Cruise ship cabins vary from smallish, economical inside cabins to elaborate penthouse suites, and everything in between. Unlike standard land-based hotels, cruise ships offer a wide range of cabin choices with different levels of luxury. When choosing a specific cabin, you must consider the room's amenities, location, and cost to guarantee you make the most of your getaway.
Choosing Cabin Location
Your first consideration should be where your cabin is located on the ship. In general, centrally located cabins - both vertically (you choose your deck) and horizontally (mid-ship) - experience the least amount of motion, which may be a consideration for first-time cruisers or individuals prone to motion sickness. Other factors include the cabin's proximity to elevators, children's areas, public areas, restaurants, and lounges. While most cruise ship cabins are insulated quite well, residual noise can be a problem in high-traffic areas.
Types of Cruise Ship Cabins
There are several grades of cabins on each cruise ship. While the size of the cabin and its specific amenities may vary, there are no class distinctions based on cabin-type. All passengers are treated with the same courtesy and excellent service. The only difference is during debarkation, when more expensive cabins are generally debarked first (along with passengers with other considerations, such as disabled passengers or those with immediate flights or other travel arrangements). More expensive cabins such as suites may also offer exclusive boarding passes, allowing passengers to bypass lengthy check-in lines.
Interior cabins or staterooms are generally the smallest type of cabin with the most basic furnishings. Beds may be bunks to help maximize floor space.
Oceanview cabins are slightly larger and include either a window or a porthole, depending on the specific cabin's location. While this does provide a view, the windows are generally thick and do not open. Most ships typically have several grades of oceanview cabins. Depending on their location, higher grades may be slightly larger with better furnishings. Beds may include pull-out sofas or bunks in addition to twin beds.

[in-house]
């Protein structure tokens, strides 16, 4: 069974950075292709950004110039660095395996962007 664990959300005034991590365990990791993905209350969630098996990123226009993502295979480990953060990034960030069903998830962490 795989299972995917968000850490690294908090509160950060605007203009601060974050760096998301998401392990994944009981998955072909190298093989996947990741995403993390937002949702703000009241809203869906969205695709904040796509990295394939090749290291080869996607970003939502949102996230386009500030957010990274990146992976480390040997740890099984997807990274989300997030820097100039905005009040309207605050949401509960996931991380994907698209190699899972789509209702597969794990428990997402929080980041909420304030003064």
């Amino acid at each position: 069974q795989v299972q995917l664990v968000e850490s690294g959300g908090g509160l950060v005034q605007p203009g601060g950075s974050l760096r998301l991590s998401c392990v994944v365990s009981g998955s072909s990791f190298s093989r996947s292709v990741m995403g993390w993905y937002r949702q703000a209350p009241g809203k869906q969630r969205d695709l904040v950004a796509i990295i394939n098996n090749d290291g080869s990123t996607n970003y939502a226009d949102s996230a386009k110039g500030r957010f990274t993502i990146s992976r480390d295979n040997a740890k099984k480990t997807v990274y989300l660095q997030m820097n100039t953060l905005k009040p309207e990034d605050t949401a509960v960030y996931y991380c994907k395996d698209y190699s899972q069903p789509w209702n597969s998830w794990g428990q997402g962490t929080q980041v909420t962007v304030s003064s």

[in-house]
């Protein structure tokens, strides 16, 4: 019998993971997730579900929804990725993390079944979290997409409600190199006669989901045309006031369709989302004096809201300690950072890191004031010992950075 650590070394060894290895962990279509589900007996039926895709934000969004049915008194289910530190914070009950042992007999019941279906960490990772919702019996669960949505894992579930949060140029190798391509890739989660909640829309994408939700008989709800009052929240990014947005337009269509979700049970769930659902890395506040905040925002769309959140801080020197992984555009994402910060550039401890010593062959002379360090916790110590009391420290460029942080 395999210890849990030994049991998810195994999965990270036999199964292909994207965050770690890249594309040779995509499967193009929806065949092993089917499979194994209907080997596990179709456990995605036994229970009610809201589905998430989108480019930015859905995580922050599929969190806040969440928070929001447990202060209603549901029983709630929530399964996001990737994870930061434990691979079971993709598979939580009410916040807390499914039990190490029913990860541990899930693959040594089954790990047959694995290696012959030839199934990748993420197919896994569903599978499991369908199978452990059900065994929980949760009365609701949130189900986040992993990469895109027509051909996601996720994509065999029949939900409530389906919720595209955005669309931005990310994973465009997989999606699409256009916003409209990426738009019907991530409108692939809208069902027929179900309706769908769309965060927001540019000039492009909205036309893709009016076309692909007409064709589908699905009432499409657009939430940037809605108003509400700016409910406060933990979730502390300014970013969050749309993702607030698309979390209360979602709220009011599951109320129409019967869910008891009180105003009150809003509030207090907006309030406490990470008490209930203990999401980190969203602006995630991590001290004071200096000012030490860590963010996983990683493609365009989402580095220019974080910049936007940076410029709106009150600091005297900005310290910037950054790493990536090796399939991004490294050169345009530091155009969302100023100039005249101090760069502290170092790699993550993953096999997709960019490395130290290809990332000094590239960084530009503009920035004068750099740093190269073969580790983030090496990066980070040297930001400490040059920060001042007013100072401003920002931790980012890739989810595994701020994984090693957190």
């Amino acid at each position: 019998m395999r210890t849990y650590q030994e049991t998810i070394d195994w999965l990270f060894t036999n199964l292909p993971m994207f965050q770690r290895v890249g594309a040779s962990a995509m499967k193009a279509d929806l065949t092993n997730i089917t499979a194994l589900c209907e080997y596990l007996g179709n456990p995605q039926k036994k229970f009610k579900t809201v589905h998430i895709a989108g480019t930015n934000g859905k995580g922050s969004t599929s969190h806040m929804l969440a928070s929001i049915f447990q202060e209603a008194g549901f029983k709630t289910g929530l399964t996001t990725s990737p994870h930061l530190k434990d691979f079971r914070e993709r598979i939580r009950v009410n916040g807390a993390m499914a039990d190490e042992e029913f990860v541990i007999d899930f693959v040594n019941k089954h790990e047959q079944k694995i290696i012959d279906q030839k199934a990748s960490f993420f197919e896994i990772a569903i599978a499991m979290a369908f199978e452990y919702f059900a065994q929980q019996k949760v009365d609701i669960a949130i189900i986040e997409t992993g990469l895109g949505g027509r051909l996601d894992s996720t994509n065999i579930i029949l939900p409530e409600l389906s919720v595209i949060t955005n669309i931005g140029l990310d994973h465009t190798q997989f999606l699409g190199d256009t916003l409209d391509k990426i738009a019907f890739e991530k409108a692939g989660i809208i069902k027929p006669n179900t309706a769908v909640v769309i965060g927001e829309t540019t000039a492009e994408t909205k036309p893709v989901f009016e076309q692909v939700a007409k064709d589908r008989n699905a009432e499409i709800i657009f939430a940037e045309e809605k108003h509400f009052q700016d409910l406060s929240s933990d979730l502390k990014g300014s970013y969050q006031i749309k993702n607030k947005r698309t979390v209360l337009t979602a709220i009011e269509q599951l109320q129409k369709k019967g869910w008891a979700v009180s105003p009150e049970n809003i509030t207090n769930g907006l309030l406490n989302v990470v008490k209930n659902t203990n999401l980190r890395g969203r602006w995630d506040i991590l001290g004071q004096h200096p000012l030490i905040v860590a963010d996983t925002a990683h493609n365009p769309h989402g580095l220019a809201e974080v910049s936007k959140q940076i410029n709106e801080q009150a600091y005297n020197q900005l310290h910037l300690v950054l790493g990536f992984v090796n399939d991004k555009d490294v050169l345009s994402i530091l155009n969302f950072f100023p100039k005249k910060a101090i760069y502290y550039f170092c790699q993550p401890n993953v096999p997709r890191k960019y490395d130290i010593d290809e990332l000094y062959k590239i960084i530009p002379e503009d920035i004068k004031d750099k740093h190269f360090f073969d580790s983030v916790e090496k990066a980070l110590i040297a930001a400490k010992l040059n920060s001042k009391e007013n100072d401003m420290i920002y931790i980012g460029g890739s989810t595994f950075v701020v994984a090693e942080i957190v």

These balcony cabins offer private balconies for passengers to enjoy. On certain ships, exterior furnishings such as lounge chairs or a small table may be available. Different grades of balcony cabins are available depending on cabin size and location - cabins in the rear corners of the ship may have wrap-around balconies offering more extensive views and greater space.
Suites are larger cabins with more luxurious furnishings. Extras may include a mini-fridge, king-size bed, or additional storage space as well as a more spacious sitting area. Most suites include a private balcony but some ships only offer windows. Suites are generally located in prime areas of the ship, such as along central decks for minimal disturbance or on upper decks with less traffic.
Luxury suites are the best cabins available. Many include multiple rooms that can house more than 5 passengers, ideal for families or group vacations. Large sitting areas are standard in luxury suites and many amenities are available, including private balconies, concierge service, individual whirlpools, and other luxuries. Typically, a ship has a very limited number of luxury suites, and they are not available on all vessels.
No matter which type of cabin you choose, you should be aware of other details that can affect how you enjoy your accommodations.
- Adjoining Cabins: Most ships offer a limited number of adjoining cabins. While this is convenient for families or groups, it may be undesirable for other passengers.
- Accessible Cabins: All ships offer some variety of handicap-accessible cabins that feature larger bathroom facilities and fewer barriers. Always ask a cruise line agent for details if such accommodations are required.